Inter- and intra-plume variability in smoke aerosol aging

Jeff Pierce

Jeff Pierce

Colorado State University

Tuesday, 16 April 2024
11 am Mountain Time
DSRC 2A305


Open biomass burning, such as wild and prescribed fires, is a significant source of aerosols to the atmosphere, greatly influencing both climate and human health. These biomass burning particles evolve in both size and composition within the smoke plumes, affecting the particles’ abilities to act as cloud condensation nuclei, interact with radiation, and impact climate. However, this particle evolution differs between fires, being strongly influenced by aerosol concentrations in the plumes. Aerosol mass concentrations in a plume of a small fire (think agricultural field) will dilute to <1 µg m-3 in seconds or minutes due to the short dilution length scale. On the other hand, the PM in large wildfires may remain >100 µg m-3 or even >1000 µg m-3 for hours or days. These concentration differences greatly impact the evolution of aerosol size and composition. Further, individual smoke plumes may have strong variability in concentrations across the plume, particularly if smoke is injected into multiple atmospheric layers (e.g., surface and free troposphere) from the same fire. In this talk, I will discuss how field work and high-resolution modeling has elucidated the roll of plume concentrations on inter- and intra-plume variability in smoke aging.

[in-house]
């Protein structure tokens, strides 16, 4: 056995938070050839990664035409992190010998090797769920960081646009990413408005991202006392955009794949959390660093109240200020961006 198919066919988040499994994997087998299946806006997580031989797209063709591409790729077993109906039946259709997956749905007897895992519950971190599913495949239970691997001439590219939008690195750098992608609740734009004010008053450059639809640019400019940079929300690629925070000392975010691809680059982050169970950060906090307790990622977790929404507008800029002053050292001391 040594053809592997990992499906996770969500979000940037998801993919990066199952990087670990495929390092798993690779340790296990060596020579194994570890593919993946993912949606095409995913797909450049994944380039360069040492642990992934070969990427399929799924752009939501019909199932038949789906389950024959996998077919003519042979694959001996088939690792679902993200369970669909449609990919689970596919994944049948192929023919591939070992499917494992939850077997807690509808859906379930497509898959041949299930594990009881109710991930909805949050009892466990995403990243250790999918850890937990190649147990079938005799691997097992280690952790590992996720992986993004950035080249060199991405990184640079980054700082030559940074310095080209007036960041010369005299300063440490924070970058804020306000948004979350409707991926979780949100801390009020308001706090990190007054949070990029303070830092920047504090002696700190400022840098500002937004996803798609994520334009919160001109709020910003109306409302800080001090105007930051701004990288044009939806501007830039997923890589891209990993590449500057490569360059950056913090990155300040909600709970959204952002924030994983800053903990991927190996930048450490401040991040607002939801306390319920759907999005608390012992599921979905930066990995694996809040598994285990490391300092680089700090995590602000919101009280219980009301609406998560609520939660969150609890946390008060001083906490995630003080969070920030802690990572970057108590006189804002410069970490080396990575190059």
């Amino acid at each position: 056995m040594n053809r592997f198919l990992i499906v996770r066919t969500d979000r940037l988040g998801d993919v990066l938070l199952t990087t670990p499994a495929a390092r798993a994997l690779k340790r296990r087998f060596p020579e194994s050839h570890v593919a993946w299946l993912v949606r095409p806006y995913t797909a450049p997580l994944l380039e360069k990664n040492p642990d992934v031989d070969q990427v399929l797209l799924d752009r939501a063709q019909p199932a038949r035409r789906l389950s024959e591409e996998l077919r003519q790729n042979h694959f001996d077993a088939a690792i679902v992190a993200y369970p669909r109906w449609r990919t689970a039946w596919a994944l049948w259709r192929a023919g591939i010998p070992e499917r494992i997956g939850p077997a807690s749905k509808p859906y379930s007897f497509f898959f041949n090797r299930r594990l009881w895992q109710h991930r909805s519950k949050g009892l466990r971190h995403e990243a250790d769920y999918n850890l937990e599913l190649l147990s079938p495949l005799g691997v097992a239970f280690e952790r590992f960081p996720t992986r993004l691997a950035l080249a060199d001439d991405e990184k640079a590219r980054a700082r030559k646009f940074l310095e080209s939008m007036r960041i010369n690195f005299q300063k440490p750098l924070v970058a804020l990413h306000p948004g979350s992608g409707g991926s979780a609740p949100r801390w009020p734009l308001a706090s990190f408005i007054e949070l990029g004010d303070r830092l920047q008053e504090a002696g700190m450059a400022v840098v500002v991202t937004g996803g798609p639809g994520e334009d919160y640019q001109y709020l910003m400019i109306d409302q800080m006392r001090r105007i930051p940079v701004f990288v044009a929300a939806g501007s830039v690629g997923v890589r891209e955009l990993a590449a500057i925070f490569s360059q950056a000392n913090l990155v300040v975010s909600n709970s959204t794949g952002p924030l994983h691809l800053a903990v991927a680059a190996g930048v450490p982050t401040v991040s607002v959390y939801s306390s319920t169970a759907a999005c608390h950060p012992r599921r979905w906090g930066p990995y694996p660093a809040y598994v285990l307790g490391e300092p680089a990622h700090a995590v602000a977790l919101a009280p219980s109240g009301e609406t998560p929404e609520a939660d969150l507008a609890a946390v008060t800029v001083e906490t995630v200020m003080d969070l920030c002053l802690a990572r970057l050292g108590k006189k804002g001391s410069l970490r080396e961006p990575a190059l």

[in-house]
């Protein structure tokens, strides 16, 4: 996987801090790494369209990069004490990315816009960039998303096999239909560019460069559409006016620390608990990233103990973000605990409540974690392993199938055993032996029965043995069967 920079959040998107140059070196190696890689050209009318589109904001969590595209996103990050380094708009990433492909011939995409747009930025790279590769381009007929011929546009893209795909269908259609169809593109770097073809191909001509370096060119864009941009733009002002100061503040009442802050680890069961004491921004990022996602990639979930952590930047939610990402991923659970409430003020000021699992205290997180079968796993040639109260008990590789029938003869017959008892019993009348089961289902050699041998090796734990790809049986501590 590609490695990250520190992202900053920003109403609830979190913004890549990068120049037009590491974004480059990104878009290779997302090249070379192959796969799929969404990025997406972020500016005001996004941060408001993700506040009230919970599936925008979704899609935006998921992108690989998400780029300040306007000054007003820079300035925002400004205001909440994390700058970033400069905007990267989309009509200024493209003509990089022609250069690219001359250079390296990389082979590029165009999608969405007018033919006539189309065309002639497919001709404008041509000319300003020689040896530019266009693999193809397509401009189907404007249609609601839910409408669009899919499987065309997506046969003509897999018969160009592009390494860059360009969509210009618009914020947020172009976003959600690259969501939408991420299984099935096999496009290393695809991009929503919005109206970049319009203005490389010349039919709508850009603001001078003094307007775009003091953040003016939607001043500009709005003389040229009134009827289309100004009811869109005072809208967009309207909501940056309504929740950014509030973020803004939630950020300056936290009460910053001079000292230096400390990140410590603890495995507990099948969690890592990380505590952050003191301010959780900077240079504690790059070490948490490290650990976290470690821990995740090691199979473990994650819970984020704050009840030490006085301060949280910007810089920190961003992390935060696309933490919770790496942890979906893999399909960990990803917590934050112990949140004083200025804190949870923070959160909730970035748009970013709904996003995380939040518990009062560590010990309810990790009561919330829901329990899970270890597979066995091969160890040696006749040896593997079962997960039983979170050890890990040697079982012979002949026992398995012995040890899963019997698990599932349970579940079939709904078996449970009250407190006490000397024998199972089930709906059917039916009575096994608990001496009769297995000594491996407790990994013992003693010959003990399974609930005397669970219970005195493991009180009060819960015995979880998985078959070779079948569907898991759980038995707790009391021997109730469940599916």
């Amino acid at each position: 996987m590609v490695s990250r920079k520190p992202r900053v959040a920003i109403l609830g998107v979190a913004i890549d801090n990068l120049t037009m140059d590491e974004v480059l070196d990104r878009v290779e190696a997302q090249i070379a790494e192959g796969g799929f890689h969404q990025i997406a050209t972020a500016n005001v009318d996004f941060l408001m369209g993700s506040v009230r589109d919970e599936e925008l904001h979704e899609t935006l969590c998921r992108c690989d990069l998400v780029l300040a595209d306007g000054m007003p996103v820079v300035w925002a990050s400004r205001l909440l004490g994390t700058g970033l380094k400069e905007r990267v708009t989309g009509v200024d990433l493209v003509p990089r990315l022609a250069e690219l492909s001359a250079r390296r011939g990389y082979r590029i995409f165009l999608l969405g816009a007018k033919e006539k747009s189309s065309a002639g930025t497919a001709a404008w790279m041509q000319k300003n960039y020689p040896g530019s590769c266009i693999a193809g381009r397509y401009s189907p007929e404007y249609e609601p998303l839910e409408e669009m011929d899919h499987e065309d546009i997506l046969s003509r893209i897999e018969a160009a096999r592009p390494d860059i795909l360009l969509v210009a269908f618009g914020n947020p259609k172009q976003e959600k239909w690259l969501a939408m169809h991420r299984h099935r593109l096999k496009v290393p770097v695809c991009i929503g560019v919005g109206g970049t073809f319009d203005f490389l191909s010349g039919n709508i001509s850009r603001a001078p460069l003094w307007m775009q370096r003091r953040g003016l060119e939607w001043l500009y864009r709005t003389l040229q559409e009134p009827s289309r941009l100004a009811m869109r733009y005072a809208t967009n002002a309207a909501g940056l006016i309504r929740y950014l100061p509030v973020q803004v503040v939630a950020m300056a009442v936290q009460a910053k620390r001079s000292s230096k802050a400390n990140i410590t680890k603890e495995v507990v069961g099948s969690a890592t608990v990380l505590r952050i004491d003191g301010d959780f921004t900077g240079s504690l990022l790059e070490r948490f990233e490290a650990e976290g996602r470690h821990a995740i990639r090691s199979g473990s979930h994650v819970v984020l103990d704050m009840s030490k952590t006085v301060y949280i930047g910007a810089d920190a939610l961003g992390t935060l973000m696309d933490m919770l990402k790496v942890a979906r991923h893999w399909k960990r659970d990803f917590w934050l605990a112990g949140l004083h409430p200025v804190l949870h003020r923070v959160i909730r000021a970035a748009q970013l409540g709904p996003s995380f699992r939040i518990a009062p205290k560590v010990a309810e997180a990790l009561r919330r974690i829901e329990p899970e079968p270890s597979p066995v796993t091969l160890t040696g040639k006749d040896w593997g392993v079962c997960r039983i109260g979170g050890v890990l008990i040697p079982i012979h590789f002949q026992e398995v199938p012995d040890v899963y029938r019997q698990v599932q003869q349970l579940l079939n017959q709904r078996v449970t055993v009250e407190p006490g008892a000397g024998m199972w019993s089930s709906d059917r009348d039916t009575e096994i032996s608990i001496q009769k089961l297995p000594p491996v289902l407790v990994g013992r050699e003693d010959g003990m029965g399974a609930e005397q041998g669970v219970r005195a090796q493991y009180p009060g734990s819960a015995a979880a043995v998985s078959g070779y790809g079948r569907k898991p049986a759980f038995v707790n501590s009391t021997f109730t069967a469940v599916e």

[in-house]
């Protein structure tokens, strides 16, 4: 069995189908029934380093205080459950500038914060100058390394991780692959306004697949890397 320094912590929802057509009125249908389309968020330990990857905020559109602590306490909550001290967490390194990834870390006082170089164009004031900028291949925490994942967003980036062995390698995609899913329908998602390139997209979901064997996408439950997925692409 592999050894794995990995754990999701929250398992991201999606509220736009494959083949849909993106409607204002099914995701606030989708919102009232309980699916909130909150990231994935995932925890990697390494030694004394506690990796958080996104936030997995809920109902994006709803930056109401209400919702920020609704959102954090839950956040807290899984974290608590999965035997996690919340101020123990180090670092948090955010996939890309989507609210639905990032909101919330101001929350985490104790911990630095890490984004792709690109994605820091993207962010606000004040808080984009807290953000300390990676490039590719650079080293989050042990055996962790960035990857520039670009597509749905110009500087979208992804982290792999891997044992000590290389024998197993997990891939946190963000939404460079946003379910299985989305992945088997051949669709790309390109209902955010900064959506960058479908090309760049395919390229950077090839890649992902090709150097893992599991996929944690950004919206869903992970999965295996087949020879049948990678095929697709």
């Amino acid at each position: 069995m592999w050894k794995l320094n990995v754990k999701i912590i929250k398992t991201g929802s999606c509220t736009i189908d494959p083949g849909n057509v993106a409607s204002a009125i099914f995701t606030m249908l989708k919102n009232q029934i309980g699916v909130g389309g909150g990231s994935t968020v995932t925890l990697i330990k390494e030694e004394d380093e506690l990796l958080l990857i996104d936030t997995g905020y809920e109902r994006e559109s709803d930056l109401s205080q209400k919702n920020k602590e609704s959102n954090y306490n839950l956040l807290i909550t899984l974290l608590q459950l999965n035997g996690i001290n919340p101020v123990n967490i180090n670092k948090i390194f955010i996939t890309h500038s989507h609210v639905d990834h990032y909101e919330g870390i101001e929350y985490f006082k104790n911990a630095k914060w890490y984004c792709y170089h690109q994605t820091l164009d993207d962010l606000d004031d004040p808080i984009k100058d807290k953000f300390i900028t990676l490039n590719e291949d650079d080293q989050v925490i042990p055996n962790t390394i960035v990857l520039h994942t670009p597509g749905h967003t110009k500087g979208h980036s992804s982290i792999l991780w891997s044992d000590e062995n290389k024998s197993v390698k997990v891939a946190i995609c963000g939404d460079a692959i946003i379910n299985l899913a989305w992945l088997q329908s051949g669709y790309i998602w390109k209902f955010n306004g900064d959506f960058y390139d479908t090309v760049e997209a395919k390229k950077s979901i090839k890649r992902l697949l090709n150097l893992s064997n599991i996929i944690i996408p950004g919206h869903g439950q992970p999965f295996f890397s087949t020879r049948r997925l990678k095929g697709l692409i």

Jeff Pierce is a Professor at the Department of Atmospheric Science, Colorado State University. His group's research focuses on atmospheric aerosols, their physical and chemical evolution in the atmosphere, and their impacts on climate and health. They aim to blend models and observations to learn cool new things! He currently serves on NASA's Health and Air Quality Applied Science Team (HAQAST) and is an author of the current US National Climate Assessment.

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